ST118-15 Probability 1

22/23
Department
Statistics
Level
Martyn Parker
Credit value
15
Module duration
10 weeks
Assessment
Multiple
Study location
University of Warwick main campus, Coventry

Introductory description

This module is an introduction mathematical proof and its applications to probability. The module introduces the topics of set theory, counting, probability and expectation and looks at the methods of proof needed to produce fundamental results in these areas. At its core is the aim to allow students to develop logical arguments applied to sets and simple experiments involving probabilistic outcomes.

This module is core for students with their home department in Statistics and is not available to students from other departments. Students from other departments should consider ST120 Introduction to Probability. It is useful for all subsequent modules in probability or statistics.

Module aims

The aims of the modules are

• to introduce students to the nature of mathematics as an academic discipline;
• to develop mathematical comprehension and reasoning skills in a concepts- and proof-oriented setting;
• to develop communication skills in mathematics including proof writing;
• to develop systematic problem-solving skills;
• to lay the foundation for concurrent and subsequent modules in probability and statistics by introducing the key notions of mathematical probability;
• to introduce the techniques for calculating with probabilities and expectations.
• to build a foundation for independent learning including self-regulation and assessment literacy.
Outline syllabus

This is an indicative module outline only to give an indication of the sort of topics that may be covered. Actual sessions held may differ.

This module covers the following topics: naïve set theory, logic, counting arguments, probability spaces and axioms, conditional probability, random variables, joint distributions, expectation.

Learning outcomes

By the end of the module, students should be able to:

• interpret mathematical notation accurately
• compare problem solving and visualisation techniques to compile concise, coherent and rigorous mathematical arguments
• calculate and interpret probabilistic computations
• know and interpret key notions relating to random variables and their distributions.

Ross, S. (2014). A first course in probability. Pearson;
Pitman, J. (1999). Probability, Springer texts in Statistics;
Suhov and Kelbert, Probability and Statistics by Example: Basic Probability and Statistics.

Subject specific skills

-Demonstrate facility with advanced mathematical and probabilistic methods.
-Select and apply appropriate mathematical and/or statistical techniques.
-Demonstrate knowledge of key mathematical and statistical concepts, both explicitly and by applying them to the solution of mathematical problems.
-Create structured and coherent arguments communicating them in written form.
-Reason critically, carefully, and logically and derive (prove) mathematical results.

Transferable skills

-Problem solving: Use rational and logical reasoning to deduce appropriate and well-reasoned conclusions. Retain an open mind, optimistic of finding solutions, thinking laterally and creatively to look beyond the obvious. Know how to learn from failure.

-Self awareness: Reflect on learning, seeking feedback on and evaluating personal practices, strengths and opportunities for personal growth.

-Communication: Written: Present arguments, knowledge and ideas, in a range of formats.

• Verbal communication: Students will engage with their personal tutors and peers in mathematical dialogue concerning questions from the module.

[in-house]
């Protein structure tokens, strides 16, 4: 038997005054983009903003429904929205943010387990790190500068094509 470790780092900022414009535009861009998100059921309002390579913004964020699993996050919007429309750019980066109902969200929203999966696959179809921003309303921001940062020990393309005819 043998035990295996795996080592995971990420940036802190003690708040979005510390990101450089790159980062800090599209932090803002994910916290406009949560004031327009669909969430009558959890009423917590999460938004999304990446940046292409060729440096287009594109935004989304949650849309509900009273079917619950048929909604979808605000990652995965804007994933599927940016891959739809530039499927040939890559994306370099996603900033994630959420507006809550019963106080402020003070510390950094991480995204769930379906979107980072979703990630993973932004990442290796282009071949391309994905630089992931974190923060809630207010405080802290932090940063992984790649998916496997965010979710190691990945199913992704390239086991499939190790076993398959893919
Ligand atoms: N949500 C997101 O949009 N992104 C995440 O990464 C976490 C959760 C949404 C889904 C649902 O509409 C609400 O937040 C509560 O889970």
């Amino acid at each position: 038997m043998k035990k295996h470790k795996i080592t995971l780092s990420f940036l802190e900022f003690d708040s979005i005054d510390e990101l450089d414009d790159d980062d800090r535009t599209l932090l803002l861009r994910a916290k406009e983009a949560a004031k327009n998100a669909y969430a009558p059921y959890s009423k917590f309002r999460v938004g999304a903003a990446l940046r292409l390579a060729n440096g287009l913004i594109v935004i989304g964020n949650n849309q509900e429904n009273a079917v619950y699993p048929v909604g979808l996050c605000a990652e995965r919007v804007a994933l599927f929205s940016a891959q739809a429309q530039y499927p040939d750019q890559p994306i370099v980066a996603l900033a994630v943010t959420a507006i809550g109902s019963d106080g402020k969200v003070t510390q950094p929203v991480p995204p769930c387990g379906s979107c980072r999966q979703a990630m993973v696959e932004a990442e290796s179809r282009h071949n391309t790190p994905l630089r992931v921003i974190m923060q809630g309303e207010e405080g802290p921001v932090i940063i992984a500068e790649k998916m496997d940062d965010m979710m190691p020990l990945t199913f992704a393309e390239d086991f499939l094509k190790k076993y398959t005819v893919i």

-Professionalism: Prepared to operate autonomously. Aware of how to be efficient and resilient. Manage priorities and time. Self-motivated, setting and achieving goals, prioritising tasks.

Study time

Type Required
Lectures 30 sessions of 1 hour (20%)
Seminars 9 sessions of 1 hour (6%)
Private study 85 hours (57%)
Assessment 26 hours (17%)
Total 150 hours
Private study description

Weekly revision of lecture notes and materials, wider reading and practice exercises working on problem sets and preparing for the examination.

Costs

No further costs have been identified for this module.

You do not need to pass all assessment components to pass the module.

Assessment group D
Weighting Study time
Weekly term-time assignments 20% 24 hours

There will be weekly problem sets, of which up to six will contribute towards your module mark. Each problem set will contain a number of individual questions based on the material delivered in the lectures. Weekly problem sheets supported by seminars, including both analytical and computational tasks.

In-person Examination 80% 2 hours

You will be required to answer all questions on this examination paper.

Assessment group R
Weighting Study time
In-person Examination - Resit 100%

You will be required to answer all questions on this examination paper.

• Cambridge Statistical Tables (blue)
Feedback on assessment

Individual feedback will be provided on problem sheets by class tutors. A cohort-level feedback will be available for the examination. Students are actively encouraged to make use of office hours to build up their understanding, and to view all their interactions with lecturers and class tutors as feedback.

Courses

This module is Core for:

• Year 1 of USTA-G302 Undergraduate Data Science
• Year 1 of USTA-G304 Undergraduate Data Science (MSci)
• Year 1 of USTA-G300 Undergraduate Master of Mathematics,Operational Research,Statistics and Economics
• Year 1 of USTA-G1G3 Undergraduate Mathematics and Statistics (BSc MMathStat)
• Year 1 of USTA-GG14 Undergraduate Mathematics and Statistics (BSc)
• Year 1 of USTA-Y602 Undergraduate Mathematics,Operational Research,Statistics and Economics

Assessments dates for Statistics modules, including coursework and examinations, can be found in the Statistics Assessment Handbook.